The exhibition will be an extension of the artists’ work from his Saatchi show "Sister, Mother”: The everywoman alongside famous figures as the central icon shows Rugman’s exploration of how humanity has woven beliefs, myths, concepts, dreams and visions from its perception of the surrounding world with experiences of fear, love, awe and the cycle of life. His resulting works also capture a vivid sense of the sacred, of belonging, connectedness and community through his intricate expressions and compositions of illustrated iconography.
“Looking at the central figure as the icon, the revered whether the known or unknown, faceless beings: man's obsession with something higher, the universe, nature and the stars.
Inspiration gives us life; physically the breath in gives us art, ideas and creativity. The spirit, the breath. Energy.
This new work draws on my own religious upbringing, my introduction to a higher being who is almighty and feared. My work is my search for new meaning, to absorb the power of art and music, to connect with humanity, and to overcome that constant feeling of fear as if I was hunted prey.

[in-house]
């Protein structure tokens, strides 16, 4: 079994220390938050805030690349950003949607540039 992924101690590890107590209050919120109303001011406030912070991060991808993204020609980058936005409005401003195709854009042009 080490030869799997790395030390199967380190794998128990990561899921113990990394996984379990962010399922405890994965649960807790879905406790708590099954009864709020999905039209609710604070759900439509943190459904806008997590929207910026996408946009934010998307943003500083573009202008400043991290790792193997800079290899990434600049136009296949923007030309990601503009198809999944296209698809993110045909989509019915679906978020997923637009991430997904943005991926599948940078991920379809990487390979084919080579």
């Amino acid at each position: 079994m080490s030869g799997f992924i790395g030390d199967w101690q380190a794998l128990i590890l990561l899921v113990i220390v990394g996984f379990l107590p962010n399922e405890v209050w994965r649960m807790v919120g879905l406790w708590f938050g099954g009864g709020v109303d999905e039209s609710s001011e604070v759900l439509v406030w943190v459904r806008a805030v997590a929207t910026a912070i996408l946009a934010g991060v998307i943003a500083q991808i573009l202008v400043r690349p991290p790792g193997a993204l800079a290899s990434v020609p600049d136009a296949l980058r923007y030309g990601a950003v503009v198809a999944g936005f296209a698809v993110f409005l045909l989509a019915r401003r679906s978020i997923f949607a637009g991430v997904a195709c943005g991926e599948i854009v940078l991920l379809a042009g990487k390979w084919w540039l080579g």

Although not religious now, as I get older I find myself looking for some sort of spiritual guidance and purpose in life. Man's constant obsession with meaning and the Higher Being fascinates me. This translates into modern day popular culture, with icons such as Bowie worshipped by the masses and given God-like status.
To me, the female figure is strength, hope and compassion. All the prints are adorned with symbols drawn from various cultures and faiths, including the All-Seeing Eye, and staves, Nordic symbols meant to ward off evil spirits and to aid the accumulation of wisdom. In ancient cultures, birds often represent the soul.”